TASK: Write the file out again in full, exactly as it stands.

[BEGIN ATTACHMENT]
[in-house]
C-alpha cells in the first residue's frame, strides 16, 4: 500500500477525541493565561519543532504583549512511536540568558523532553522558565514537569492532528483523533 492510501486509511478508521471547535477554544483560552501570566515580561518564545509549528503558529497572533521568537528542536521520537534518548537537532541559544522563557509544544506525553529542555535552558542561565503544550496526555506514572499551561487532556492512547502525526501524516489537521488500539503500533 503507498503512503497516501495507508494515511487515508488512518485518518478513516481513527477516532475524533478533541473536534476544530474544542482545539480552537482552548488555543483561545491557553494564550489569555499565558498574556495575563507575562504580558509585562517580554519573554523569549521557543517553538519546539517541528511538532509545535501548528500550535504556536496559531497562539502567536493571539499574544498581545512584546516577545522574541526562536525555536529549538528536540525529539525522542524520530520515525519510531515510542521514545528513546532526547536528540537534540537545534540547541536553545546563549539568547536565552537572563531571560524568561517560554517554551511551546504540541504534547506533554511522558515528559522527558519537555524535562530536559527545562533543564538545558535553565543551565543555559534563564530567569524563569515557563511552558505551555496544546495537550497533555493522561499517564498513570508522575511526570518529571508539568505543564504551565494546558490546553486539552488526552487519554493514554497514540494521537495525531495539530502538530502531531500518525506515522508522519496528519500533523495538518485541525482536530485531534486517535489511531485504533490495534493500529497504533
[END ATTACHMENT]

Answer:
[in-house]
C-alpha cells in the first residue's frame, strides 16, 4: 500500500477525541493565561519543532504583549512511536540568558523532553522558565514537569492532528483523533 492510501486509511478508521471547535477554544483560552501570566515580561518564545509549528503558529497572533521568537528542536521520537534518548537537532541559544522563557509544544506525553529542555535552558542561565503544550496526555506514572499551561487532556492512547502525526501524516489537521488500539503500533 503507498503512503497516501495507508494515511487515508488512518485518518478513516481513527477516532475524533478533541473536534476544530474544542482545539480552537482552548488555543483561545491557553494564550489569555499565558498574556495575563507575562504580558509585562517580554519573554523569549521557543517553538519546539517541528511538532509545535501548528500550535504556536496559531497562539502567536493571539499574544498581545512584546516577545522574541526562536525555536529549538528536540525529539525522542524520530520515525519510531515510542521514545528513546532526547536528540537534540537545534540547541536553545546563549539568547536565552537572563531571560524568561517560554517554551511551546504540541504534547506533554511522558515528559522527558519537555524535562530536559527545562533543564538545558535553565543551565543555559534563564530567569524563569515557563511552558505551555496544546495537550497533555493522561499517564498513570508522575511526570518529571508539568505543564504551565494546558490546553486539552488526552487519554493514554497514540494521537495525531495539530502538530502531531500518525506515522508522519496528519500533523495538518485541525482536530485531534486517535489511531485504533490495534493500529497504533